NASA is looking at two new institutes to develop technology that is critical to engineering and climate research. Over a five-year period, two research institutes will receive $15 million each. One institute will focus on the enhancement of quantum sensing technology to support climate science, while the other will work to improve understanding and facilitate prompt certification for metal parts made using advanced manufacturing methods.
Jim Reuter, NASA's associate administrator for the agency’s Space Technology Mission Directorate, stated that their work will allow next-generation science to study our planet and expand the use of 3D-printed metal parts for spaceflight using state-of-the-art modeling. Here's what NASA has in mind:
The University of Texas at Austin will lead efforts to advance quantum sensing technology for next-generation Earth science applications. The institute will promote new knowledge about our planet and the implications of climate change by using quantum sensors. These sensors use quantum physics principles to gather more precise data and facilitate unprecedented scientific measurements. These sensors are especially useful for satellites orbiting Earth, as they can record data on mass changes. This type of measurement provides insight into the movements of ice, oceans, and land water.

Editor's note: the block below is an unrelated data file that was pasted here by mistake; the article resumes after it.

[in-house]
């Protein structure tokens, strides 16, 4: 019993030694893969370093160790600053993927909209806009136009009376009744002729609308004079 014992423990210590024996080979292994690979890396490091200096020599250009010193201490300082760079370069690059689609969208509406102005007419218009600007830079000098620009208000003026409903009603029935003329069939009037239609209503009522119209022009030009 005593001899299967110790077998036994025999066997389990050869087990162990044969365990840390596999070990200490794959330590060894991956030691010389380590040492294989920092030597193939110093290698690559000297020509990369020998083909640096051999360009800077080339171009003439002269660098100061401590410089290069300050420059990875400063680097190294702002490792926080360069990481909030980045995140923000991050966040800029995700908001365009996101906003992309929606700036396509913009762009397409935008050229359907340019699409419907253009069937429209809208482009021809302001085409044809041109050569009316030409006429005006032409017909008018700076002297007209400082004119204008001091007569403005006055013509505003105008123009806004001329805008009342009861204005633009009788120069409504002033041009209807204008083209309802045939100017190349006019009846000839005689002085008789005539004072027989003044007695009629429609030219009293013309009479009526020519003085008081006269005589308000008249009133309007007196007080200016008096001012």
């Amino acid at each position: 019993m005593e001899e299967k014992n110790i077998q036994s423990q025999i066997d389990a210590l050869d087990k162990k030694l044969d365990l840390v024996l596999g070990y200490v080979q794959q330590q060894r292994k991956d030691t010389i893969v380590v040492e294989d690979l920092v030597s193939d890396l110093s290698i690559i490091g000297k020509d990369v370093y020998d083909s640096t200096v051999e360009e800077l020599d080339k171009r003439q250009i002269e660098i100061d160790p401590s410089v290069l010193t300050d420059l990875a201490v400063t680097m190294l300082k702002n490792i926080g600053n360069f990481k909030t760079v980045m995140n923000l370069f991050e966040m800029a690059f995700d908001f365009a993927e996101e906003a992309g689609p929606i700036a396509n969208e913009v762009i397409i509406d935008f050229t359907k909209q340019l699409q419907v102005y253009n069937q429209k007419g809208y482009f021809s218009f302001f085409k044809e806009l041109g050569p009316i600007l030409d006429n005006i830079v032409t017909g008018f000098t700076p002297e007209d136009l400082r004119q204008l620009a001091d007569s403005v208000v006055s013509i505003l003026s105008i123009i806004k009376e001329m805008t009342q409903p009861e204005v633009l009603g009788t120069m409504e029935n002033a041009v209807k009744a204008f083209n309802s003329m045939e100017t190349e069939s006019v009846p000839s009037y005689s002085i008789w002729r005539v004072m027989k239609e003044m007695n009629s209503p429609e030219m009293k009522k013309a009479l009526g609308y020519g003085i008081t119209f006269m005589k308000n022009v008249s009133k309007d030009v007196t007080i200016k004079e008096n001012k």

The Institute for Model-Based Qualification & Certification of Additive Manufacturing will be led by Carnegie Mellon University in Pittsburgh. It will also work with Johns Hopkins University in Baltimore. This institute aims to improve computer models of 3D-printed metal parts, also known as additively made, in order to expand their use in spaceflight applications.
Powdered metals can be melted and molded into functional parts to make 3D-printed parts. These parts could be used in rocket engines. They allow for greater flexibility in creating new parts as designs change. However, accurate forecasts of the properties of these parts are essential for their certification and use.
tech news, technology news, tech news today, wugt news tech, wugt tech news